White Student Sues Howard University For $2 Million Over Racial Discrimination Claims

White Student Sues Howard University For $2 Million Over Racial Discrimination Claims


A former White student from Howard University’s law school is suing the institution for $2 Million over racial discrimination and creating a ‘hostile education environment.’

Michael Newman, the plaintiff, attended the School of Law starting in the fall semester of 2020 and remained there for two years until he was expelled in September 2022. Newman’s lawsuit alleges he suffered ‘pain, suffering, emotional anguish and damage to his reputation,’ as a result of racial discrimination by school administrators and other students.

Frank Tramble, vice president, and chief communications officer for Howard University, said the university

“is prepared to vigorously defend itself in this lawsuit as the claims provide a one-sided and self-serving narrative of the events leading to the end of the student’s enrollment at the university.”

The lawsuit claims Newman suffered “depression, anxiety and suicidal thoughts” as a result of “public ostracism, vilification and humiliation.”

According to the suit, Global Head of Diversity Recruiting Reggie McGahee allegedly told Newman that he had become the most hated student McGahee had seen during his tenure at the university. When Newman raised concerns about his treatment to school administrators, the school’s dean allegedly denied that Caucasian students at Howard Law, and Newman in particular, faced racial discrimination to any degree.

The trouble for Newman allegedly began when the university shifted to remote learning at the start of the pandemic.

After a symposium featuring an African-American speaker in the run-up to the 2020 election, Newman said he posted on a professor’s forum page asking if further dialogue could be had on

“whether: (1) Black voters didn’t question turning to government for solutions, and (2) reliably voting for the same party every election disincentivized both parties from responding to the needs of the black communities.”

Newman received negative responses from several students and was removed from one of his group chats for the class.

Newman also described feeling “utterly disenfranchised” at the school and compared himself to a Black student at a primarily white university. Once again, students allegedly responded negatively, with some calling his comment “offensive.”

According to the lawsuit, Newman repeatedly apologized for offending anyone, stressing he was seeking to

“learn, not just law, but to learn the thoughts and experiences of people of color.”

Following discussions regarding Newman’s alleged racial insensitivity, students found out about a tweet from his Twitter account which included a picture of a slave baring his badly scarred back with the caption:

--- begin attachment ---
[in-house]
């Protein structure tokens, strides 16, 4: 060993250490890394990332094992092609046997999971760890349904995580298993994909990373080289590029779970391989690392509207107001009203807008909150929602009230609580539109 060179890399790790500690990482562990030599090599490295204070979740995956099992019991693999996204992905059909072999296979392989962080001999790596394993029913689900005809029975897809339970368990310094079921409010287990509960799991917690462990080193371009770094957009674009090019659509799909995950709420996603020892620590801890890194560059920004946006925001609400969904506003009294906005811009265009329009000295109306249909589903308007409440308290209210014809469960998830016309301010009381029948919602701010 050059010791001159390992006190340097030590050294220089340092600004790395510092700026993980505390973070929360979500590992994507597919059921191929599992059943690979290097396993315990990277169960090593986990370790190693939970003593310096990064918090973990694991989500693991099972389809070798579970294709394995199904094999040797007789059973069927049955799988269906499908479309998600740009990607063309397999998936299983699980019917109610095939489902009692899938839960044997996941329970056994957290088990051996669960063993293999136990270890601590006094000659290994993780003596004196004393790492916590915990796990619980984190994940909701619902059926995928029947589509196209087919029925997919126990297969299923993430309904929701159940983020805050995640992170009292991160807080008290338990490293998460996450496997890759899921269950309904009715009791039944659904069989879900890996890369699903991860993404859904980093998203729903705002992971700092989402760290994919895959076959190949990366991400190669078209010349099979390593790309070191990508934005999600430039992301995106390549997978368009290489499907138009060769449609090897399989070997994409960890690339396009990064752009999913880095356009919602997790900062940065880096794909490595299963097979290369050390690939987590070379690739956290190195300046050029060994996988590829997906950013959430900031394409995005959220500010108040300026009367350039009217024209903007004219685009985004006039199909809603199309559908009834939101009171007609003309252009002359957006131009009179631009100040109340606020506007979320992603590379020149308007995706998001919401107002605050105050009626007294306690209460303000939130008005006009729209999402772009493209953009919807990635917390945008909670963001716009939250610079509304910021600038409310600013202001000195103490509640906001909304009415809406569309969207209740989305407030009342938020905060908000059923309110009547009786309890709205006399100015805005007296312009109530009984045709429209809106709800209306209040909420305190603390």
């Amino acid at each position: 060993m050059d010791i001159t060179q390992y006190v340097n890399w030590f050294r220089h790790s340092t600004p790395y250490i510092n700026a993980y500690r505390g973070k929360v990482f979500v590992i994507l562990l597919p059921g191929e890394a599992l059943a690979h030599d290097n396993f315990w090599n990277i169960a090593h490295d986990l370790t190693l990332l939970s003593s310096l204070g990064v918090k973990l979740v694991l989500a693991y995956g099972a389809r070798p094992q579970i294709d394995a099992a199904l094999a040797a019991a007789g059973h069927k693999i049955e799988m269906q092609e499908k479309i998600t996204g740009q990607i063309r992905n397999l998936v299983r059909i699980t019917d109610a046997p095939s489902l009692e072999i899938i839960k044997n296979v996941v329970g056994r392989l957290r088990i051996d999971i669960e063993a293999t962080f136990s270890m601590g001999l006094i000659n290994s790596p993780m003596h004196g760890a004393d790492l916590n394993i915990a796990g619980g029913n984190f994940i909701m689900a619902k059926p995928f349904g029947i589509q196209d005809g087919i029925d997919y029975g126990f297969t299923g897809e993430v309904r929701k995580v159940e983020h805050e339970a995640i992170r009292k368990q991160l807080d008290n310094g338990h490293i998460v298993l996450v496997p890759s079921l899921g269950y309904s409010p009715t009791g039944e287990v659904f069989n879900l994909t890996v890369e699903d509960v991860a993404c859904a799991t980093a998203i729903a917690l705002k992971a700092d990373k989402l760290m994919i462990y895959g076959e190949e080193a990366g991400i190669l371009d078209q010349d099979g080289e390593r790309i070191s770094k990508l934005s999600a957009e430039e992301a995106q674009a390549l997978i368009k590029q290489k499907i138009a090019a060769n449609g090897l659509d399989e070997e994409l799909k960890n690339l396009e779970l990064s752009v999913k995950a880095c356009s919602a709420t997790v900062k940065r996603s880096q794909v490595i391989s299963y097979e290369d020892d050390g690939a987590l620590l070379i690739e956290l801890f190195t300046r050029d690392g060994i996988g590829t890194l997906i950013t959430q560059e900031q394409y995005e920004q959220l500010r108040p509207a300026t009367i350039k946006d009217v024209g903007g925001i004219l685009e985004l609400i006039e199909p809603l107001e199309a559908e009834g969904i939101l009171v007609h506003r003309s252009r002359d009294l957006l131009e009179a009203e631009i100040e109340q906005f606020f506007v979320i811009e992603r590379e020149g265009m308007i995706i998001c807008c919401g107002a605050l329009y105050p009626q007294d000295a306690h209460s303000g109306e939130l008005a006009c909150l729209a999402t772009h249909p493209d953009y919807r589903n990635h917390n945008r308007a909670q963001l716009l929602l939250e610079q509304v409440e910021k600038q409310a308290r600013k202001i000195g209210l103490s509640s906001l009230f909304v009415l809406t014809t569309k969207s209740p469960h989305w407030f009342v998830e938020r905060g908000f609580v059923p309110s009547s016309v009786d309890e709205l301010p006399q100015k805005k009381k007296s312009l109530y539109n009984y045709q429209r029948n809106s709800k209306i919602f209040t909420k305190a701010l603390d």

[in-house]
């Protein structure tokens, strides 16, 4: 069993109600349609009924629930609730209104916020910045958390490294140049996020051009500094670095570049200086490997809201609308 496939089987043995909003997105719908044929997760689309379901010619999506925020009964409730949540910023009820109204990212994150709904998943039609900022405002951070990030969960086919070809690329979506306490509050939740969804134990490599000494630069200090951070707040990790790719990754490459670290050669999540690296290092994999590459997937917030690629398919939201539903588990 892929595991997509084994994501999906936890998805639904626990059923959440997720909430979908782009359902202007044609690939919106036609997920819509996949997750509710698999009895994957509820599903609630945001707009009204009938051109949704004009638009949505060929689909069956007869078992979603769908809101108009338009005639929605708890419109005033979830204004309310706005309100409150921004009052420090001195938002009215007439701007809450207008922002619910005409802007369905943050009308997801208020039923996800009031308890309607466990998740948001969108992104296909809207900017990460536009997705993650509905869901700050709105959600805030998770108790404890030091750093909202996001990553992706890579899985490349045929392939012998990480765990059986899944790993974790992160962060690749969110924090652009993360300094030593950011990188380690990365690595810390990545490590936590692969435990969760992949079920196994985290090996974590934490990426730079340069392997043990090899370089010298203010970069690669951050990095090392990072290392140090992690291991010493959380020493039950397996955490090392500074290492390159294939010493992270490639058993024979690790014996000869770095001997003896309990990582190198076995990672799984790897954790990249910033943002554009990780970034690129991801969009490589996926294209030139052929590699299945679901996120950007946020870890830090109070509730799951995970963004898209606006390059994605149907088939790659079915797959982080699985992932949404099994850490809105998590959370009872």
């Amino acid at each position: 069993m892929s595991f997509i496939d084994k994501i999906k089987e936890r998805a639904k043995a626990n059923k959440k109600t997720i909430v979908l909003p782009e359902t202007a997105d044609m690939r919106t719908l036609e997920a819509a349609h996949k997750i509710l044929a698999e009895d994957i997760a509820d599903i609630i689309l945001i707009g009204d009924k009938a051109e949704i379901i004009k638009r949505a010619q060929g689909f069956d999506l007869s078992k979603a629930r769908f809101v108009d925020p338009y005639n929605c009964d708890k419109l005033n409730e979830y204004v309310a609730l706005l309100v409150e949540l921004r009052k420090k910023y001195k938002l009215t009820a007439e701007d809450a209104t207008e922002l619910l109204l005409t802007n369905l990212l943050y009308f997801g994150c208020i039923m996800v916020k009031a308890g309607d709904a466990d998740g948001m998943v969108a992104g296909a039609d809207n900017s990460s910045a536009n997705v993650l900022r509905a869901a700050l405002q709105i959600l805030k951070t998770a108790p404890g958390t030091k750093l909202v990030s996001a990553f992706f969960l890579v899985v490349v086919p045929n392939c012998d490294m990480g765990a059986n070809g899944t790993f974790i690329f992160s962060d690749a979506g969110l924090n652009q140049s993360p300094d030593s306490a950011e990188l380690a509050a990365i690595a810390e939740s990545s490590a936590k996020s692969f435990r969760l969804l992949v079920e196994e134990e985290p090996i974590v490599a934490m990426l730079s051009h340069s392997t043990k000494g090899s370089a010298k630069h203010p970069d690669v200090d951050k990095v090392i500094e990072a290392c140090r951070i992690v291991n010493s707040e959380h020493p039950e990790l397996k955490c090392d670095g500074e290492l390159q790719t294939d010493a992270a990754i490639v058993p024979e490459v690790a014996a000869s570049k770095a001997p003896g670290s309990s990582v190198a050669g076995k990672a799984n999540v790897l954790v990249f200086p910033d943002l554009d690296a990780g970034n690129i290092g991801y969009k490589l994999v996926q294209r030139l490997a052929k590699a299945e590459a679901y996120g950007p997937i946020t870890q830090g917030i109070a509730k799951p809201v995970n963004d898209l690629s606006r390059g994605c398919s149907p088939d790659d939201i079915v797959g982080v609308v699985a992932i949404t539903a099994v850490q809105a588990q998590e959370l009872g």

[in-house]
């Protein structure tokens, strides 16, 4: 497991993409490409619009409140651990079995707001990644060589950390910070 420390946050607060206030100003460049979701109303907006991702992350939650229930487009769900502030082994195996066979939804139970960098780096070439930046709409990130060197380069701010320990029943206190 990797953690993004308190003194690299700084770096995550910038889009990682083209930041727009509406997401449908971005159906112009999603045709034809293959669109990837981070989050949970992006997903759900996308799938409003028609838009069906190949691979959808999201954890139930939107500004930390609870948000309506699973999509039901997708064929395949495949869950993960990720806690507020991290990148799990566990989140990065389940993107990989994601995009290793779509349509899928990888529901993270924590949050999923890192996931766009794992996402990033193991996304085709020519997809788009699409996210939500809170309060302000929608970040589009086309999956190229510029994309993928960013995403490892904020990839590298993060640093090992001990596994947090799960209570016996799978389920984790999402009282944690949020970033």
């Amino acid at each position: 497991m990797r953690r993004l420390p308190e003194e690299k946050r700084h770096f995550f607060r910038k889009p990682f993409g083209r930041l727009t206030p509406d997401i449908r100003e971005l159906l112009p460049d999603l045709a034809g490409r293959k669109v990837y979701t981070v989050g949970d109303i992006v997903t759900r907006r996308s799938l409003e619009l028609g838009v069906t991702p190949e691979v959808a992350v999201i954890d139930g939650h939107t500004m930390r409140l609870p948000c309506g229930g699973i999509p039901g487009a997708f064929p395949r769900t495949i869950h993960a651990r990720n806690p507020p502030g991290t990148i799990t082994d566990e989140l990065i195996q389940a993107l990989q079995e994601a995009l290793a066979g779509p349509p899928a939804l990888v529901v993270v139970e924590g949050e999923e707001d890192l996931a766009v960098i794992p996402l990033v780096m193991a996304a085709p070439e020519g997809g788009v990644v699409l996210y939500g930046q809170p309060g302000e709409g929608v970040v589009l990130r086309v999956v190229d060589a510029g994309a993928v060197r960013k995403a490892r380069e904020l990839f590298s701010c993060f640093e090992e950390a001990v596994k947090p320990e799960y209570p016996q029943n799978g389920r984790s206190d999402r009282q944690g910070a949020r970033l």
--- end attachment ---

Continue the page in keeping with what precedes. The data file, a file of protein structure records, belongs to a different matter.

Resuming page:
”But we don’t know what he did before the picture was taken.”

Newman claimed the tweet was mocking people who,

“attempt to explain away videos of police brutality by claiming the victim must have committed wrongdoing before the video started.” 

Newman allegedly continued to face overt hostility, with many students starting to refer to him as ‘mayo king’ (seemingly referencing his race) and ‘white panther.’

However, students reportedly claimed that Newman’s ‘controversies’ had caused them ‘severe stress’ and ‘distracted them from their studies.’

According to the lawsuit, Newman then tried to rectify the situation by sending out a four-part letter to explain his views, but his effort was labeled a ‘manifesto,’ with one student accusing him of ‘manipulating [classmates’] emotions … as a social experiment.’ Allegedly, Newman’s letter resulted in his removal from a second class-wide group chat.

Allegedly, School of Law Dean Danielle Holley later secretly recorded a Zoom meeting she set up with Newman and McGahee, during which she suggested Newman transfer to another school, accusing him of racially harassing classmates.

During a digital town hall attended by 300 participants to discuss controversies surrounding Newman, Holley allegedly described Newman’s four-part letter as ‘disturbing in every sense of the word.’ She allegedly blocked him from using several functions to try and speak up in his defense, even disabling the chat function and turning off his camera.

Dean Holley and Newman ultimately filed simultaneous complaints, with Holley accusing Newman of

“continual harassment of member [sic] of the Howard Law community, and disturbance of the learning environment at the School of Law.”

At the same time, Newman claimed Dean Holley had perpetuated

“threats,” “discrimination” and a “hostile academic environment.”

In a panel reviewing Dean Holley’s complaint, the school determined that Newman was “responsible” and ruled that he should be expelled.

Now, Newman’s lawyers will try to prove the school broke its contract with him, a student who attended on a scholarship, after a series of incidents led to multiple review panels and hearings that ultimately resulted in Newman being expelled.

What are your thoughts? Let us know in the comments below!

[Source: 1, 2 ]

Authored by: Monique Nicole